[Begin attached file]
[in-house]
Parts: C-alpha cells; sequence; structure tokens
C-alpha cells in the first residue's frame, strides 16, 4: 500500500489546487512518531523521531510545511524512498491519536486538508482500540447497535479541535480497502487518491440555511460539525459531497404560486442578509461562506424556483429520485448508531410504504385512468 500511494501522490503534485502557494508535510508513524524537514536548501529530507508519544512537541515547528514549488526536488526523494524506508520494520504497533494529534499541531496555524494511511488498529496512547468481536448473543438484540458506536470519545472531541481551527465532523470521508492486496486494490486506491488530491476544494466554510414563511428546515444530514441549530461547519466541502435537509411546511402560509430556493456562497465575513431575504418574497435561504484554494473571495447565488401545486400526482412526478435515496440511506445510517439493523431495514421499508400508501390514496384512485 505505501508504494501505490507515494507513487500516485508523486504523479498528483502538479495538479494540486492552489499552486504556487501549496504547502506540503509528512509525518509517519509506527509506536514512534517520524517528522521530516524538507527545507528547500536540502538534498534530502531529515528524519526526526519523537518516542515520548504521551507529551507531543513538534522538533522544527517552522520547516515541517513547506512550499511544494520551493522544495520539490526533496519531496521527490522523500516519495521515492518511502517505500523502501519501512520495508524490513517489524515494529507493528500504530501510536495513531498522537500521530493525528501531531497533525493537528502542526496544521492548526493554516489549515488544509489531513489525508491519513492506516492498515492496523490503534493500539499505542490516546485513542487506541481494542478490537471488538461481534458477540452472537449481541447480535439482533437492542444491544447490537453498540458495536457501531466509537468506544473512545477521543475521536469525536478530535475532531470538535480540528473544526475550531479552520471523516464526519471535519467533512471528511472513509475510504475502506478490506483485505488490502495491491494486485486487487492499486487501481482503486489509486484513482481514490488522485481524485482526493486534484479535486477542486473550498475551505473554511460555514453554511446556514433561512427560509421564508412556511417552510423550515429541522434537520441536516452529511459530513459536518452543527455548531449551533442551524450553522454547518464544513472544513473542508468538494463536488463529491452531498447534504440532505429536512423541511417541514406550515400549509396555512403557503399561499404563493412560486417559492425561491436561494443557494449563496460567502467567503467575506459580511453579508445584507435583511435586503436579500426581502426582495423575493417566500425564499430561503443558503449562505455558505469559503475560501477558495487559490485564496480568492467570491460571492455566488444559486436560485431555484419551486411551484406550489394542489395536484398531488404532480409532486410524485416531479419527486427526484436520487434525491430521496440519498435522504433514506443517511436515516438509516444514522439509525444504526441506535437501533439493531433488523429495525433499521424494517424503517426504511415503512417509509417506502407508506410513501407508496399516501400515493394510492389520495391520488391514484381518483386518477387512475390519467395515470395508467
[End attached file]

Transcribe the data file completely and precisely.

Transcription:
[in-house]
Parts: C-alpha cells; sequence; structure tokens
C-alpha cells in the first residue's frame, strides 16, 4: 500500500489546487512518531523521531510545511524512498491519536486538508482500540447497535479541535480497502487518491440555511460539525459531497404560486442578509461562506424556483429520485448508531410504504385512468 500511494501522490503534485502557494508535510508513524524537514536548501529530507508519544512537541515547528514549488526536488526523494524506508520494520504497533494529534499541531496555524494511511488498529496512547468481536448473543438484540458506536470519545472531541481551527465532523470521508492486496486494490486506491488530491476544494466554510414563511428546515444530514441549530461547519466541502435537509411546511402560509430556493456562497465575513431575504418574497435561504484554494473571495447565488401545486400526482412526478435515496440511506445510517439493523431495514421499508400508501390514496384512485 505505501508504494501505490507515494507513487500516485508523486504523479498528483502538479495538479494540486492552489499552486504556487501549496504547502506540503509528512509525518509517519509506527509506536514512534517520524517528522521530516524538507527545507528547500536540502538534498534530502531529515528524519526526526519523537518516542515520548504521551507529551507531543513538534522538533522544527517552522520547516515541517513547506512550499511544494520551493522544495520539490526533496519531496521527490522523500516519495521515492518511502517505500523502501519501512520495508524490513517489524515494529507493528500504530501510536495513531498522537500521530493525528501531531497533525493537528502542526496544521492548526493554516489549515488544509489531513489525508491519513492506516492498515492496523490503534493500539499505542490516546485513542487506541481494542478490537471488538461481534458477540452472537449481541447480535439482533437492542444491544447490537453498540458495536457501531466509537468506544473512545477521543475521536469525536478530535475532531470538535480540528473544526475550531479552520471523516464526519471535519467533512471528511472513509475510504475502506478490506483485505488490502495491491494486485486487487492499486487501481482503486489509486484513482481514490488522485481524485482526493486534484479535486477542486473550498475551505473554511460555514453554511446556514433561512427560509421564508412556511417552510423550515429541522434537520441536516452529511459530513459536518452543527455548531449551533442551524450553522454547518464544513472544513473542508468538494463536488463529491452531498447534504440532505429536512423541511417541514406550515400549509396555512403557503399561499404563493412560486417559492425561491436561494443557494449563496460567502467567503467575506459580511453579508445584507435583511435586503436579500426581502426582495423575493417566500425564499430561503443558503449562505455558505469559503475560501477558495487559490485564496480568492467570491460571492455566488444559486436560485431555484419551486411551484406550489394542489395536484398531488404532480409532486410524485416531479419527486427526484436520487434525491430521496440519498435522504433514506443517511436515516438509516444514522439509525444504526441506535437501533439493531433488523429495525433499521424494517424503517426504511415503512417509509417506502407508506410513501407508496399516501400515493394510492389520495391520488391514484381518483386518477387512475390519467395515470395508467